They had abortions, some in secret, now, as high court weighs a ruling, want their stories heard

Fifty years after Roe v. Wade, the Supreme Court is weighing rolling back access to abortion. Nine people from around Chicago who had abortions talk about what’s at stake.

SHARE They had abortions, some in secret, now, as high court weighs a ruling, want their stories heard
SHARE They had abortions, some in secret, now, as high court weighs a ruling, want their stories heard

Each of them had an abortion. Many kept that secret for years or within only a small circle of family and friends.

Now, as the Supreme Court is weighing a ruling that, 50 years after Roe v. Wade, could roll back access to abortion, these nine people from around Chicago want their stories to be heard.

Though each is different, together they help illuminate the divisive debate raging across the country.

Some agreed to speak but asked not to be named or that only a first name be used.

One woman remembers the decision as “terrifying.”

Another says she’s “terrified” at the prospect of people not having the options they’ve had for half a century.

One woman says she was called a murderer by a co-worker even though she had an abortion after being raped in her teens.

Some went on to counsel others, helping them get an abortion or find an alternative path.

One talked about meeting their unborn children in heaven.

All expressed hope that others would escape the stigma they felt.

‘I just never thought it would be me.’ Jaclyn, 32

When doctors discovered that the internal organs of her baby were developing outside the body of the fetus, Jaclyn dove into research and reached out to support groups to prepare for what the baby might need.

She was excited to expand her family. But, as the weeks went by, the news from her doctors about the prospects for her pregnancy grew worse. She, her husband and their son drove to Florida to be close to her parents.

The doctors told her she had a partial molar pregnancy — a condition in which the embryo can’t survive — and the baby had a chromosomal abnormality called triploidy. She also had ovarian hyperstimulation syndrome.

They urged her to return to Illinois, mapping out hospitals along the way because her health could have quickly taken a turn. 

“Every second, we were nervous that something was going to happen,” Jaclyn said. “I could end up in the emergency room. I mean, I could die.”

The baby wouldn’t survive outside the womb, the doctors said.

Still, Jaclyn says she felt guilty even thinking about an abortion, which her doctors said was the best option.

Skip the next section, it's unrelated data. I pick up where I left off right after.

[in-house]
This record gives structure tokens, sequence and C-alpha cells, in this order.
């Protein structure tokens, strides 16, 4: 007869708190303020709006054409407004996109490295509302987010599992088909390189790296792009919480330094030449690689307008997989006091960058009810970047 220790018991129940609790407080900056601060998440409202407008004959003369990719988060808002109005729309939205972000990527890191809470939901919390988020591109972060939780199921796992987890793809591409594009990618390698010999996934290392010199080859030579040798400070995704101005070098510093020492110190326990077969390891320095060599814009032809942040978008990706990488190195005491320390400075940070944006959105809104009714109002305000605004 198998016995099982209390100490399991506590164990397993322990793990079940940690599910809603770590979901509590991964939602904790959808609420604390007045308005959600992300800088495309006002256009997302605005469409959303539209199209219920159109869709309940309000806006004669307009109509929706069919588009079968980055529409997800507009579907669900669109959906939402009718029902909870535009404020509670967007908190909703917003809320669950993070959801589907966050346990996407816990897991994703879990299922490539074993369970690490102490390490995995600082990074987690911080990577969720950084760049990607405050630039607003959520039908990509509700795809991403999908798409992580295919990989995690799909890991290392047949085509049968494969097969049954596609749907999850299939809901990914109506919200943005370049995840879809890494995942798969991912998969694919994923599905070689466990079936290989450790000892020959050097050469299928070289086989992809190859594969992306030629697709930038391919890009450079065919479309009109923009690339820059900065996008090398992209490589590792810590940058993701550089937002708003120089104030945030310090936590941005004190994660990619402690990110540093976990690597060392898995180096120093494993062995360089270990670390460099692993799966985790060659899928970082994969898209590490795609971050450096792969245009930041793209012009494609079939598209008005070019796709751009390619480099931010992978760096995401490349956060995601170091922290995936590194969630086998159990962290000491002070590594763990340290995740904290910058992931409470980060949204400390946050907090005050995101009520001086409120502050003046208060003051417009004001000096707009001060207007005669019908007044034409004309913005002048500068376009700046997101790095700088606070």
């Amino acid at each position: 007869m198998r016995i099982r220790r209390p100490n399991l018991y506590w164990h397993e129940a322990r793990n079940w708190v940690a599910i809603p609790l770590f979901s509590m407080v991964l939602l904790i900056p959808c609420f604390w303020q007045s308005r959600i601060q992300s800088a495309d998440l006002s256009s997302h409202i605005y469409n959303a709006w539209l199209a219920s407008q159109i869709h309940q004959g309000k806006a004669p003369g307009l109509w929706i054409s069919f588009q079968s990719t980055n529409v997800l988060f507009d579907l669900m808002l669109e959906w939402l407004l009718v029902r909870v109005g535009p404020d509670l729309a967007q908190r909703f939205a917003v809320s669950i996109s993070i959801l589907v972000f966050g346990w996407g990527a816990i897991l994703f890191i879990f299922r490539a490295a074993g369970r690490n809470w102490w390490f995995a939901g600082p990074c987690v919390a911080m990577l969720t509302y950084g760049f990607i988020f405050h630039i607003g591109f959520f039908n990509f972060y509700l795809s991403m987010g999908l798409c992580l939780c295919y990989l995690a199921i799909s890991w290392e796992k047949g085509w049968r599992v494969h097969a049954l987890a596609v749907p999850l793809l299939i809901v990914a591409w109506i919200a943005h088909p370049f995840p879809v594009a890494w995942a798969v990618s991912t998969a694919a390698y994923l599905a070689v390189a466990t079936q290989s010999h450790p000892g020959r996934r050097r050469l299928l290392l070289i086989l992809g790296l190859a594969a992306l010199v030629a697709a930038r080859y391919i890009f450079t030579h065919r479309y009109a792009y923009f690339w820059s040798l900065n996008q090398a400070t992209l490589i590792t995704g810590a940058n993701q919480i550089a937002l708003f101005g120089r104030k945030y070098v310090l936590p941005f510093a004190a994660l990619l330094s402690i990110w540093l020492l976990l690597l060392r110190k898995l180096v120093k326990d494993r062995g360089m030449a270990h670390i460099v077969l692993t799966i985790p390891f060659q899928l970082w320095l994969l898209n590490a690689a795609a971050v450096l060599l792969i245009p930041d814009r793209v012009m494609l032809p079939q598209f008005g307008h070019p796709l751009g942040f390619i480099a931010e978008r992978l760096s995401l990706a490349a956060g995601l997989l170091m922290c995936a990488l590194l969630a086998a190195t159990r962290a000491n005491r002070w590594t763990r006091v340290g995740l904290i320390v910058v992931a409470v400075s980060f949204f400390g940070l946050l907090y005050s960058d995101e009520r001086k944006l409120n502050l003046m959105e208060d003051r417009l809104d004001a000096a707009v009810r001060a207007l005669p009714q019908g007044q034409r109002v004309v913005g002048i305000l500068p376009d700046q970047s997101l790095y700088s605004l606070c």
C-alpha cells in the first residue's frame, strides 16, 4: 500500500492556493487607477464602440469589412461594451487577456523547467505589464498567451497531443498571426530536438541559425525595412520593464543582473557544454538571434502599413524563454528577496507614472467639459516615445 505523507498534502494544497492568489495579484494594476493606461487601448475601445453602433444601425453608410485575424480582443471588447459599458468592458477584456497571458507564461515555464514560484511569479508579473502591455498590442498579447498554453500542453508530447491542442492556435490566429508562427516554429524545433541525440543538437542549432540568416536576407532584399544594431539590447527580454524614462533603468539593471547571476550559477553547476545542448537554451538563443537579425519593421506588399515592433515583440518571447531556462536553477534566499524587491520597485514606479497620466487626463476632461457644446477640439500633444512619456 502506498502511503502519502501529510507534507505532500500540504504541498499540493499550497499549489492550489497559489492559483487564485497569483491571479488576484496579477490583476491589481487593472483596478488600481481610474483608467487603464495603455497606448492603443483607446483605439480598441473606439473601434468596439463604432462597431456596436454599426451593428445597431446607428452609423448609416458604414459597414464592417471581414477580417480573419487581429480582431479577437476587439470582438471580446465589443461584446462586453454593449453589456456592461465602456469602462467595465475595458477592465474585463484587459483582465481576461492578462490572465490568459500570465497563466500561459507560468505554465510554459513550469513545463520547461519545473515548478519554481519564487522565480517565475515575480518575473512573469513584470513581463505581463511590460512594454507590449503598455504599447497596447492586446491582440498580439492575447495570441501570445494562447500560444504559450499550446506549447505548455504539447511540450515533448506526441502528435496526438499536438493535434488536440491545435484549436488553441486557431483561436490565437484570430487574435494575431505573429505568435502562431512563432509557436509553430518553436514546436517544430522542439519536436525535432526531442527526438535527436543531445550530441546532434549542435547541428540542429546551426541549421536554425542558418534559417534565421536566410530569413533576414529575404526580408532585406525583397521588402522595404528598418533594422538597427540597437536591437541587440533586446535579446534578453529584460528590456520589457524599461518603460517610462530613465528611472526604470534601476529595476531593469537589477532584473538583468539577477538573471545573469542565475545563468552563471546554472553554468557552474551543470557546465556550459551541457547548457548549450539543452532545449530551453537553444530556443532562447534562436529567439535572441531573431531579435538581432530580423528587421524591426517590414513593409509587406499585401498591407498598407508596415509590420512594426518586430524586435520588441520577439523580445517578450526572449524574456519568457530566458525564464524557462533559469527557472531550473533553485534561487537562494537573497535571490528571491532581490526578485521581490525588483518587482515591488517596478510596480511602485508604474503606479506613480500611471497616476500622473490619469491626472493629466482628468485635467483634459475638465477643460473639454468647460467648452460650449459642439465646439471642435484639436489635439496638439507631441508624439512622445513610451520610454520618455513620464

“I kept thinking about my son, who needed me as his mom,” Jaclyn said, referring to her firstborn child. “And my parents needed me as their daughter, and my husband needed me as a wife.” 

Jaclyn had never felt strongly about abortion, figuring she would never be in a position to even think about it. 

“Every day, I was just hoping that I would wake up bleeding,” she said. “I just wanted the baby to pass naturally so that I didn’t have to make the decision.” 

She had the abortion early on in the coronavirus pandemic. So she was alone for the procedure, holding onto a cross that a friend of her mother had given her.

She says she likes to think the baby is now with her brother, who died a few years ago. 

Jaclyn went on to have another baby, a healthy boy. But she says her experience solidified her support for abortion. 

“I just never thought it would be me,” she said. “If someone needs to have an abortion — for whatever the reason is — because that’s what’s best for them, what’s best for their baby, I feel like they should be able to do that.” 

‘They’re still going to happen. They are just going to be less safe.’ Candice Choo-Kang, 32

When Candice Choo-Kang’s friend got pregnant as a teenager in Indiana, she didn’t know where to turn for help getting an abortion.

Now 32, Choo-Kang remembers there was a sense of shame back then in going to a clinic like Planned Parenthood. So her friend bought pills from someone to end the pregnancy on her own. She remembers checking on her friend to make sure she didn’t get too sick because they weren’t sure what kind of pills they were.

“I had never been anti-abortion, but I think that experience, in particular, made me think about the safety and the fact that abortions are going to happen whether or not it’s legal or accessible,” Choo-Kang said. “They’re still going to happen. They are just going to be less safe.” 

In 2016, when Choo-Kang was 26, she got pregnant and knew she didn’t want to have a child then because she had plans to return to school. She also didn’t want a long-term relationship with her partner at the time.

Choo-Kang confided in her sister and learned that she had had an abortion.

“She immediately just hugged me and told me that she loved me, and she supported me no matter what,” she said. 

Choo-Kang found a clinic in Chicago. But she had to wait three to four weeks to get an abortion. 

“The resources are already constrained,” she said of what might happen if the Supreme Court restricts access to abortion. “So it’s just going to put an even greater strain on resources. So I think that we are going to see more unsafe abortions.”

Choo-Kang went on to graduate school. She now does public health research and has spoken about her abortion at recent protests in Chicago.

“I think it’s talked about sometimes as being a very serious procedure, and it’s not,” Choo-Kang said. She said she went to work the day after her abortion. “Abortions can be very safe if you are given the resources for it.”